Prime minister hopeful Sir Keir Starmer links up with stalked parliamentary candidate

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Prime minister hopeful Sir Keir Starmer joined forces with Portsmouth South parliamentary candidate Stephen Morgan during Wednesday’s D-Day commemorations.

Veteran Len Chivers with Stephen Morgan and Keir Starmer Veteran Len Chivers with Stephen Morgan and Keir Starmer
Veteran Len Chivers with Stephen Morgan and Keir Starmer | stephen morgan

The Labour leader met with Mr Morgan who was fresh from his court ordeal on Tuesday where he confessed to being “disturbed and intimidated” when he and his staff were stalked by 41-year-old asylum seeker Yaser Ahmed.

Mr Morgan looked happy and relaxed when pictured with Mr Starmer alongside veterans and local sea cadets during his visit to Portsmouth.

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And as the country marks the 80th anniversary of D-Day today, Mr Starmer has paid tribute to the “individual courage and collective strength” of the D-Day generation. This follows his attendance at a national ceremony to mark the first day of national commemorations, held on Southsea Common on Wednesday. 

The Labour leader, who hopes to become prime minister at the General Election on July 4, will mark the historic anniversary today at a ceremony at the British Normandy memorial in Ver-sur-Mer, France. 

Speaking on the 80th anniversary of the D-Day landings, Mr Starmer said: “Eighty years ago today, the sun rose on a new day of hope for a world in the dark storm of the Second World War. 

“As ships and planes full of brave British soldiers approached the coast of France on D-Day, their courage and sacrifice would bring liberation to Europe and secure our freedoms for generations to come. 

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“UK servicemen stood with our Allies from around the world to deliver a decisive blow against fascism and turn the tide of the war.  Some made the ultimate sacrifice, giving their lives so we could live freely. Others returned home to build a new Britain out of the ashes of the war.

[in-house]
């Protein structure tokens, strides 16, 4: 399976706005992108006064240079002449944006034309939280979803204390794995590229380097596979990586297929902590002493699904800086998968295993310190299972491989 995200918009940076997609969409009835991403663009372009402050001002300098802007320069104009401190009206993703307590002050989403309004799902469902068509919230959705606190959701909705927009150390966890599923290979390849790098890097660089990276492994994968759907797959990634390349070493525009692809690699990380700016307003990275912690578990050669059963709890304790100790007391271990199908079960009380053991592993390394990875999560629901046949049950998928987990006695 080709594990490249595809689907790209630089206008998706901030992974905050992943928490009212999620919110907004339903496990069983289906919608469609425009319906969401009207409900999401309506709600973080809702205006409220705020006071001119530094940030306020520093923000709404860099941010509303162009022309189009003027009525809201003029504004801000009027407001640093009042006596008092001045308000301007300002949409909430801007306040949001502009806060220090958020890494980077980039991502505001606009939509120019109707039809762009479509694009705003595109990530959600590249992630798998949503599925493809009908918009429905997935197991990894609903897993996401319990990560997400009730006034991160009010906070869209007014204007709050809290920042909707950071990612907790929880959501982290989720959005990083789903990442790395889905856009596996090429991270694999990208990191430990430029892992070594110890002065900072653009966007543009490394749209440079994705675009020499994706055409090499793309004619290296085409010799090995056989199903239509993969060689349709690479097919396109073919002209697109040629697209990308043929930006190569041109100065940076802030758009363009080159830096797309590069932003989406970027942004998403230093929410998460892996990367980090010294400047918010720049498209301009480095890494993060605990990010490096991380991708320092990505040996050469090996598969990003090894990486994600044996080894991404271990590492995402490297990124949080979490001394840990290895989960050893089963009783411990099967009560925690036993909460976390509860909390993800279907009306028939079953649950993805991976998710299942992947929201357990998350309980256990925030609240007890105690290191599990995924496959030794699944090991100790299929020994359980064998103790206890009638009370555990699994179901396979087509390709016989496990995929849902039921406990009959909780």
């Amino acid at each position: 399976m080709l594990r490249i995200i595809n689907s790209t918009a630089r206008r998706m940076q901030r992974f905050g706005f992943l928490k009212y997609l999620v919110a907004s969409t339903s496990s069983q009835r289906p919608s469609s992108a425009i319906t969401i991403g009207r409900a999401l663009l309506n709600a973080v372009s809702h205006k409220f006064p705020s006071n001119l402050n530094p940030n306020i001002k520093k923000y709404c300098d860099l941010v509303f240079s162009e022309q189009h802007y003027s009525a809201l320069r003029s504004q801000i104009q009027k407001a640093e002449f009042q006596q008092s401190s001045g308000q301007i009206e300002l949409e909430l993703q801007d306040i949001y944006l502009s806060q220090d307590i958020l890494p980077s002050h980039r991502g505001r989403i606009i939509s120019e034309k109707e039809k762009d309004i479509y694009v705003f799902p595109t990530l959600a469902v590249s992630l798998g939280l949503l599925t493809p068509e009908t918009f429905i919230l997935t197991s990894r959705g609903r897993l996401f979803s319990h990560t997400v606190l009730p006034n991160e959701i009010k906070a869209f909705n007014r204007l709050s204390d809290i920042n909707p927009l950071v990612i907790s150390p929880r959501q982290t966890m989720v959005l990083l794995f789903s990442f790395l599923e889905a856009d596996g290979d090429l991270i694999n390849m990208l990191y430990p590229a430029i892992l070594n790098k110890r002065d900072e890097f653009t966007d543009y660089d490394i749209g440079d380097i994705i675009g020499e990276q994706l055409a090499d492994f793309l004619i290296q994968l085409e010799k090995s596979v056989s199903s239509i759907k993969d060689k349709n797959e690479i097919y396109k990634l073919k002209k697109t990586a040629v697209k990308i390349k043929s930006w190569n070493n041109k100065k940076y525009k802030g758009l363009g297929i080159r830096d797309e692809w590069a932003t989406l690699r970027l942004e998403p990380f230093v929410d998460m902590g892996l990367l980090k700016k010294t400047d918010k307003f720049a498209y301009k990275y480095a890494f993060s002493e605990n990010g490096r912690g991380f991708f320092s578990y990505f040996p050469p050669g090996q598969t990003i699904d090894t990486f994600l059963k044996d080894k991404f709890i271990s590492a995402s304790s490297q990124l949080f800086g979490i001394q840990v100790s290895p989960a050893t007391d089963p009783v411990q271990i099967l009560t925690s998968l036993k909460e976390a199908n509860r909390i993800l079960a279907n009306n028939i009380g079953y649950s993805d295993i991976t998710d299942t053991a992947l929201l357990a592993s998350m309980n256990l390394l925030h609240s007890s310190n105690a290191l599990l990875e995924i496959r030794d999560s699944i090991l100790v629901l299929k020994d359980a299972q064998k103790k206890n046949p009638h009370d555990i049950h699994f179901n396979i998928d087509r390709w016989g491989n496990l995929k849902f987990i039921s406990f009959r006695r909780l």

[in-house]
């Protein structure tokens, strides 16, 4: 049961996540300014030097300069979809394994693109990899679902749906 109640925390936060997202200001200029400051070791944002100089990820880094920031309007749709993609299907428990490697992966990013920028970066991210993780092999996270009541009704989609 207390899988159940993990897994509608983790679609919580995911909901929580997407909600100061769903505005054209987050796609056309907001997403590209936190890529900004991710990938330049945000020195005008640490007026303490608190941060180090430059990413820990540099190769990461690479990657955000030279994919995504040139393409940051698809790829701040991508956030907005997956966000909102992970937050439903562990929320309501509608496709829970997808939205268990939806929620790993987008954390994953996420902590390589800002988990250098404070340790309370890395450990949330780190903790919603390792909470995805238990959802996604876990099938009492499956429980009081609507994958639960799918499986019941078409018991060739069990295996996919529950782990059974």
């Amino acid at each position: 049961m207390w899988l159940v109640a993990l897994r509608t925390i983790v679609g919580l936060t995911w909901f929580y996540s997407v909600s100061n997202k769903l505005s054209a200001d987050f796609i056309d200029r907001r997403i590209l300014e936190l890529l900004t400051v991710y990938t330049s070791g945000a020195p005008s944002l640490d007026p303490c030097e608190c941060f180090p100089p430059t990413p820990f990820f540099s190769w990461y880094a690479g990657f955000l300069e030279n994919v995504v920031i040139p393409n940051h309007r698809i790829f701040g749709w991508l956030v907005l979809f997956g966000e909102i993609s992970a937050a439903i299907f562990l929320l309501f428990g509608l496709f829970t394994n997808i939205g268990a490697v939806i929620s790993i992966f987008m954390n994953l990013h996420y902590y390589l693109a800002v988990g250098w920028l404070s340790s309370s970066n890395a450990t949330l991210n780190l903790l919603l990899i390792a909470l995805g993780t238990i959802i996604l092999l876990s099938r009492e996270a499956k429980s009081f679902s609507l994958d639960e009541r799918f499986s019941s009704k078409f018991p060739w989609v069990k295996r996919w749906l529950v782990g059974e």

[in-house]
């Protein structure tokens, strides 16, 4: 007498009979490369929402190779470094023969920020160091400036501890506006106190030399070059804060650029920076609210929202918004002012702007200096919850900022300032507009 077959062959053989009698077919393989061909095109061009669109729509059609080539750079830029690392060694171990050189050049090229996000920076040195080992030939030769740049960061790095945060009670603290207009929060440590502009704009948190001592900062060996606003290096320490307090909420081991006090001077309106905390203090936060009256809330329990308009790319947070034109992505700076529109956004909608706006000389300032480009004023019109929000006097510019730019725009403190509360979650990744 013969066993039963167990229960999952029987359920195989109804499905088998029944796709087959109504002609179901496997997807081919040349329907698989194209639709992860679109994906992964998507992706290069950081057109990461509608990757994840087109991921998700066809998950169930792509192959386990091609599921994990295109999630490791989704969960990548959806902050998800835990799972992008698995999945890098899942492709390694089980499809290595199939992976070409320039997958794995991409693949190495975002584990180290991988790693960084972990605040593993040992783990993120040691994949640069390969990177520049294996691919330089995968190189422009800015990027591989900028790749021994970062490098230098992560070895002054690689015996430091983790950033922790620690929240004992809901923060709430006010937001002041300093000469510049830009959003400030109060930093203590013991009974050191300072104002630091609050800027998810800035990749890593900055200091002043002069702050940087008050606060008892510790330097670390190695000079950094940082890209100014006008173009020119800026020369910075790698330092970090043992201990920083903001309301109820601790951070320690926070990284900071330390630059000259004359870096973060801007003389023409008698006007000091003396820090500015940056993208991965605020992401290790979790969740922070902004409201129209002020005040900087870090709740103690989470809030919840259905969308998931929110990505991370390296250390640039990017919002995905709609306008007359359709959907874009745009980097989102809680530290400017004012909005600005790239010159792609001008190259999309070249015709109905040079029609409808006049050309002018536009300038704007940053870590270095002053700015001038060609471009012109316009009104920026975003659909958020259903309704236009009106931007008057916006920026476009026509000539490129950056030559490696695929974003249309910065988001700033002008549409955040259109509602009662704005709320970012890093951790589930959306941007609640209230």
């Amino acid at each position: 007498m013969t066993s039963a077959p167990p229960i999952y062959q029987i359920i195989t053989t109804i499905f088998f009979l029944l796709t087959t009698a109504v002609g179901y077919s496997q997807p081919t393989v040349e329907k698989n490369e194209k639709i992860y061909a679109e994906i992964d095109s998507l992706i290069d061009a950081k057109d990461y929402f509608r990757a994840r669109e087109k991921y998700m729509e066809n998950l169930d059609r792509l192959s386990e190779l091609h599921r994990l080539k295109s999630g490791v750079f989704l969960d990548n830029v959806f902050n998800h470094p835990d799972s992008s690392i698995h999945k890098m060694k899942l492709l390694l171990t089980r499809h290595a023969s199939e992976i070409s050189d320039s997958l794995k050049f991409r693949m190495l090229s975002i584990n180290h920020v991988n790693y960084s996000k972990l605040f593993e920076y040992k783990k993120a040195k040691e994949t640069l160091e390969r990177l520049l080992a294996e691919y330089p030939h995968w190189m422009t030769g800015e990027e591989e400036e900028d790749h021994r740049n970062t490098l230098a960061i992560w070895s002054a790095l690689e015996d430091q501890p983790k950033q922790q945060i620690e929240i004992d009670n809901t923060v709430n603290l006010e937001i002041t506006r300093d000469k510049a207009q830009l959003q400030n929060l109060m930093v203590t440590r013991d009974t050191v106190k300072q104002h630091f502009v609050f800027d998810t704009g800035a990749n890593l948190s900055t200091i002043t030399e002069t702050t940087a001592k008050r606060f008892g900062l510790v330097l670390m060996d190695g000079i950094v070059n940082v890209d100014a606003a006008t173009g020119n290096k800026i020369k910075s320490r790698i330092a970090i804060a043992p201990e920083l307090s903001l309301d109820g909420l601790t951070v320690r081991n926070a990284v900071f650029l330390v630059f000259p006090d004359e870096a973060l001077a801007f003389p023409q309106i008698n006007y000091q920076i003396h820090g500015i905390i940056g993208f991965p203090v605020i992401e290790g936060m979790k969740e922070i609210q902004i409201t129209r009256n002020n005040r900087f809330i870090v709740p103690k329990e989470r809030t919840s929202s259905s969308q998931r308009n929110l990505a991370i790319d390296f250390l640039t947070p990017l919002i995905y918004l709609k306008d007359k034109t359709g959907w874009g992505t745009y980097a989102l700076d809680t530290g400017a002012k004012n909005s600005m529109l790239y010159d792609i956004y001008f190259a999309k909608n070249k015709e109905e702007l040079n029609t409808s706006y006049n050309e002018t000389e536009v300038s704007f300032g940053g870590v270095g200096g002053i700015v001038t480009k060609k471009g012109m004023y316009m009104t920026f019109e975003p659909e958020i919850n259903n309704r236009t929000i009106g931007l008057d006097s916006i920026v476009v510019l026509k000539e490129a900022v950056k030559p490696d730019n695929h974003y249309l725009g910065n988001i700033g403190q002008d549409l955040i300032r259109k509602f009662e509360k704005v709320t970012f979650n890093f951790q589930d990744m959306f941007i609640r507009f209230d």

“It is a privilege to stand with surviving D-Day veterans in Normandy today as we mark this historic anniversary. We will commemorate their courage, we will honour their fallen comrades and we will ensure that their story is never forgotten.

“Our debt to them can never repaid in full. But we can – and must - honour their sacrifice. This goes beyond party politics. This is about who we are as a nation. This is our story, our history, our identity - and our future together.

“The story of D-Day is a story not only of individual courage, but of collective strength. Of commitment to our Western allies in the face of seemingly insurmountable odds. It is a story that resonates just as strongly today, in this new age of insecurity, as it ever has.”

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He added: “Like so many families, I have relatives who fought in the Second World War who I will be remembering this week. It is an honour to attend commemorations in Portsmouth and in France on behalf of the Labour Party. And to personally thank members of that generation who delivered us out of the shadow of war, into a brighter future for Britain. 

We must never allow that generation’s heroism to be forgotten. At the going down of the sun, and in the morning, we will remember them.”

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